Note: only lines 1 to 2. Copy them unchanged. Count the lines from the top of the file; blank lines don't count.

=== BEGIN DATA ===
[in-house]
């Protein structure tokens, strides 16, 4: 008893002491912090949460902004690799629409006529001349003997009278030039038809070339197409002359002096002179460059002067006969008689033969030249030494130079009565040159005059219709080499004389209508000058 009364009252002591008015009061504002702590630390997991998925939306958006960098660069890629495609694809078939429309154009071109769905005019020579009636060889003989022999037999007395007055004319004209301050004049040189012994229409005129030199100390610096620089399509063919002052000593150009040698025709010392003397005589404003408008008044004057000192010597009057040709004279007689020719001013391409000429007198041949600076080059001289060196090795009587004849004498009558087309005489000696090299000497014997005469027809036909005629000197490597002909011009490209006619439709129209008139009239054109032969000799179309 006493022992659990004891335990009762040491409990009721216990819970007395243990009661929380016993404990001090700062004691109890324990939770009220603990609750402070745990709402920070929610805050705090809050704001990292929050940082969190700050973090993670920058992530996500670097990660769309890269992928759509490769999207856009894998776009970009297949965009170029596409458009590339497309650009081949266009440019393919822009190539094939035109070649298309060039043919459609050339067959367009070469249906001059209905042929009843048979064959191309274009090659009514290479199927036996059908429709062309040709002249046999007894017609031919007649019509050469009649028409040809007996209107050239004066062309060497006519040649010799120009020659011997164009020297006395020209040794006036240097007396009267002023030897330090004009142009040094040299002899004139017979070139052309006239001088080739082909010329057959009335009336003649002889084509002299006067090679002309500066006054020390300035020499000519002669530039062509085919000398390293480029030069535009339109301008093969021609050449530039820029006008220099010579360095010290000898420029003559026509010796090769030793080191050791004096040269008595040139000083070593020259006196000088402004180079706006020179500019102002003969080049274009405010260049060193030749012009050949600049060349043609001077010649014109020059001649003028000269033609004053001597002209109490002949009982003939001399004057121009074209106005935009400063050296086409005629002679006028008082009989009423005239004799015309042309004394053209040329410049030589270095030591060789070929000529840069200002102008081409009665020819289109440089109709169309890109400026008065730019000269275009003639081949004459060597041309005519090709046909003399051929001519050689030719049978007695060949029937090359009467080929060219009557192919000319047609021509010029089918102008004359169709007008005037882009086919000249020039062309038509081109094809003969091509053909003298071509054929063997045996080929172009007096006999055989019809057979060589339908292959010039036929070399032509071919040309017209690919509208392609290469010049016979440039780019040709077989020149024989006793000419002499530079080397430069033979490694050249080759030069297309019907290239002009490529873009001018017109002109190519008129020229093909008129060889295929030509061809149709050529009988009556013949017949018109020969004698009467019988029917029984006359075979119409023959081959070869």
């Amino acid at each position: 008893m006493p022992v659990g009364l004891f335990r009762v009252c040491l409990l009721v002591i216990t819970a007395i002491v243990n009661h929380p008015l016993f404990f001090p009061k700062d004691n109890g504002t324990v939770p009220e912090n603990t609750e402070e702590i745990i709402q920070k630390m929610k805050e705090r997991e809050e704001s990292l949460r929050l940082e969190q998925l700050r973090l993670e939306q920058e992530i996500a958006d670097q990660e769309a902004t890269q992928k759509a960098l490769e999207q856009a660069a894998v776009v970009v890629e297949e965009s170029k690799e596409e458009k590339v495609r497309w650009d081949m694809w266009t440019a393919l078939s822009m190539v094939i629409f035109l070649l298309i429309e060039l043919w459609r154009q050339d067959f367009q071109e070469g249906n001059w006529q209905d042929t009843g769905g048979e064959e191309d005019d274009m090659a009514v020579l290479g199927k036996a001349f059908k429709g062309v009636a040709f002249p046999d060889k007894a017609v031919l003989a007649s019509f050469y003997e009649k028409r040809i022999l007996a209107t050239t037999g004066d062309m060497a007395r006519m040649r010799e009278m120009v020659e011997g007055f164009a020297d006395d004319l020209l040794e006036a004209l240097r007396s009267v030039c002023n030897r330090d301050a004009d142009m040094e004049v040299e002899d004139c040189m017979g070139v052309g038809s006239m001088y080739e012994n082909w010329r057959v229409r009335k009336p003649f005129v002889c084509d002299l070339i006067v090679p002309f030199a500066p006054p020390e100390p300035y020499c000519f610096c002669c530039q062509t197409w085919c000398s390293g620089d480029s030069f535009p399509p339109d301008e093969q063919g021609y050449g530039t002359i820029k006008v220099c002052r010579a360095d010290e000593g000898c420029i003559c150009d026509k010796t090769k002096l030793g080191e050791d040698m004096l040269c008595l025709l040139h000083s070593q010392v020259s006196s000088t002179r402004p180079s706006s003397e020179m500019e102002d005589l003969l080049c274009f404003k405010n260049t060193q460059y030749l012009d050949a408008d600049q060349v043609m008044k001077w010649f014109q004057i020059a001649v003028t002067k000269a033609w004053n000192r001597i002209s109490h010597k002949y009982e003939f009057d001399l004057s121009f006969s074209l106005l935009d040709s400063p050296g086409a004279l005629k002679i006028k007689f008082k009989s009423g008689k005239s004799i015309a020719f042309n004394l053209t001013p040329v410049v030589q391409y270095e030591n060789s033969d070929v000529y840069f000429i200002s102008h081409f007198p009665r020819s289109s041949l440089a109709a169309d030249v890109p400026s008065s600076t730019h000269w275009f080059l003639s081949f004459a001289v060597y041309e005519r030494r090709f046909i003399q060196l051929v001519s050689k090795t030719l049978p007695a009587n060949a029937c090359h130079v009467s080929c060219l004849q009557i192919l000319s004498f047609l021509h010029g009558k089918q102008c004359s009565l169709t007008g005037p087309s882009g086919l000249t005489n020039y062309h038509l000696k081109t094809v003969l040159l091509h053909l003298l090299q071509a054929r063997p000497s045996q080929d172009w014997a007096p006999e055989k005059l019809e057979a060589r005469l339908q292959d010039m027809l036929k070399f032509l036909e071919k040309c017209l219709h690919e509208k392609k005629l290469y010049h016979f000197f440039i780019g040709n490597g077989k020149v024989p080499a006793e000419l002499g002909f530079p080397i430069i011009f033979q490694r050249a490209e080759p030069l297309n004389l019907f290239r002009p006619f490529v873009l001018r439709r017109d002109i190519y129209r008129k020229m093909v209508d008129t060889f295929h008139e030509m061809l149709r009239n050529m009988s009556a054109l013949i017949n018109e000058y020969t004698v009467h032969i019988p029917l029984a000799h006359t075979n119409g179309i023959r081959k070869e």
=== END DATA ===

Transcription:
[in-house]
């Protein structure tokens, strides 16, 4: 008893002491912090949460902004690799629409006529001349003997009278030039038809070339197409002359002096002179460059002067006969008689033969030249030494130079009565040159005059219709080499004389209508000058 009364009252002591008015009061504002702590630390997991998925939306958006960098660069890629495609694809078939429309154009071109769905005019020579009636060889003989022999037999007395007055004319004209301050004049040189012994229409005129030199100390610096620089399509063919002052000593150009040698025709010392003397005589404003408008008044004057000192010597009057040709004279007689020719001013391409000429007198041949600076080059001289060196090795009587004849004498009558087309005489000696090299000497014997005469027809036909005629000197490597002909011009490209006619439709129209008139009239054109032969000799179309 006493022992659990004891335990009762040491409990009721216990819970007395243990009661929380016993404990001090700062004691109890324990939770009220603990609750402070745990709402920070929610805050705090809050704001990292929050940082969190700050973090993670920058992530996500670097990660769309890269992928759509490769999207856009894998776009970009297949965009170029596409458009590339497309650009081949266009440019393919822009190539094939035109070649298309060039043919459609050339067959367009070469249906001059209905042929009843048979064959191309274009090659009514290479199927036996059908429709062309040709002249046999007894017609031919007649019509050469009649028409040809007996209107050239004066062309060497006519040649010799120009020659011997164009020297006395020209040794006036240097007396009267002023030897330090004009142009040094040299002899004139017979070139052309006239001088080739082909010329057959009335009336003649002889084509002299006067090679002309500066006054020390300035020499000519002669530039062509085919000398390293480029030069535009339109301008093969021609050449530039820029006008220099010579360095010290000898420029003559026509010796090769030793080191050791004096040269008595040139000083070593020259006196000088402004180079706006020179500019102002003969080049274009405010260049060193030749012009050949600049060349043609001077010649014109020059001649003028000269033609004053001597002209109490002949009982003939001399004057121009074209106005935009400063050296086409005629002679006028008082009989009423005239004799015309042309004394053209040329410049030589270095030591060789070929000529840069200002102008081409009665020819289109440089109709169309890109400026008065730019000269275009003639081949004459060597041309005519090709046909003399051929001519050689030719049978007695060949029937090359009467080929060219009557192919000319047609021509010029089918102008004359169709007008005037882009086919000249020039062309038509081109094809003969091509053909003298071509054929063997045996080929172009007096006999055989019809057979060589339908292959010039036929070399032509071919040309017209690919509208392609290469010049016979440039780019040709077989020149024989006793000419002499530079080397430069033979490694050249080759030069297309019907290239002009490529873009001018017109002109190519008129020229093909008129060889295929030509061809149709050529009988009556013949017949018109020969004698009467019988029917029984006359075979119409023959081959070869």